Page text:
Objective: To describe the reasons for eventual dissatisfaction among the families of patients who died in the intensive care unit (ICU), regarding both the assistance offered during the patient's stay in the hospital and the information received from the medical staff.
Design: Cross-sectional descriptive study, which was conducted after a survey using a questionnaire.
Setting: Interdisciplinary ICU (n = 8 beds) at San Giovanni Hospital in Bellinzona (CH).
Subjects: Three-hundred ninety families of patients who died in the ICU.
Measurements and main results: A postal questionnaire (n = 43 questions) was sent to the families of 390 patients who died in the ICU during 8 yrs (1981 to 1989). The results referred to 123 replies: a) 82.6% of the respondents expressed no criticism of the patient's hospital stay; b) 90% considered the patient's treatment was adequate; c) 17% felt that the information received concerning diagnosis was insufficient or unclear; and d) 30% (particularly close relatives and those relatives who were informed of the death by telephone and not in person) expressed dissatisfaction regarding the information received on the cause of death.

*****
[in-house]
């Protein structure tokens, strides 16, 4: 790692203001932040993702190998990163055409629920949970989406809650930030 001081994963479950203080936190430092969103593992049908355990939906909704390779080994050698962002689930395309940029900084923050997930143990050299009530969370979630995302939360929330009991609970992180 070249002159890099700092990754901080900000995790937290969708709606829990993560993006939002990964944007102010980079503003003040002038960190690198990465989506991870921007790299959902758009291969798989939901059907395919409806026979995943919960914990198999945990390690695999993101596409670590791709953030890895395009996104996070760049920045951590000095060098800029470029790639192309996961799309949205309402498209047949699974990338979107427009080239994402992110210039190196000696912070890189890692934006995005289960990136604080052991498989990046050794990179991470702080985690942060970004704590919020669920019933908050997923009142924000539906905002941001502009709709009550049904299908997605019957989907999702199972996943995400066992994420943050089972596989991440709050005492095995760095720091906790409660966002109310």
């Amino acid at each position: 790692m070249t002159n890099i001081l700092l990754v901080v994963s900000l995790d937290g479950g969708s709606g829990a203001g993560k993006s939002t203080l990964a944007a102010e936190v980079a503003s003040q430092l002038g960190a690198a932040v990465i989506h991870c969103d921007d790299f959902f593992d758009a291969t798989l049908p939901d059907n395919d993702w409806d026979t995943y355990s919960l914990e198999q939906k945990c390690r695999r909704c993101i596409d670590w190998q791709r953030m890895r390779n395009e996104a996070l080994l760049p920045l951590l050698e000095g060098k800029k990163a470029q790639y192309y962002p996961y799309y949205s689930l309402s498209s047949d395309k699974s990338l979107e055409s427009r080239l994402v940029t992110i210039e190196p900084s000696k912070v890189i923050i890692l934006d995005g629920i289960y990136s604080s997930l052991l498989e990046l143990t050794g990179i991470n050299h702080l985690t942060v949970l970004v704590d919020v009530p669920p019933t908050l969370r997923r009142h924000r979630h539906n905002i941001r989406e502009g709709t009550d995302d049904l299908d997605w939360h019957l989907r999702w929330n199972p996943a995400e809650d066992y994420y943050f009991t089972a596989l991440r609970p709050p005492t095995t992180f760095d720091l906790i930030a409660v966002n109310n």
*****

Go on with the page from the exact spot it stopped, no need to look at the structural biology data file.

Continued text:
Conclusions: Our survey found that the relatives of patients who died were most dissatisfied with the care received according to: a) the type of death (e.g., sudden death vs. death preceded by a gradual deterioration in the patient's condition); and b) the manner in which the relatives were notified of the death (in person vs. by telephone). The personal characteristics of the people interviewed, such as gender and the closeness of their relationship to the deceased, also seem to have some bearing on the opinions expressed. A high percentage of respondents were satisfied with the treatment received by their dying relative and the information conveyed by caregivers. Nevertheless, the dissatisfaction expressed by some respondents indicates a need for improvement, especially in communicating information to the relatives of these patients.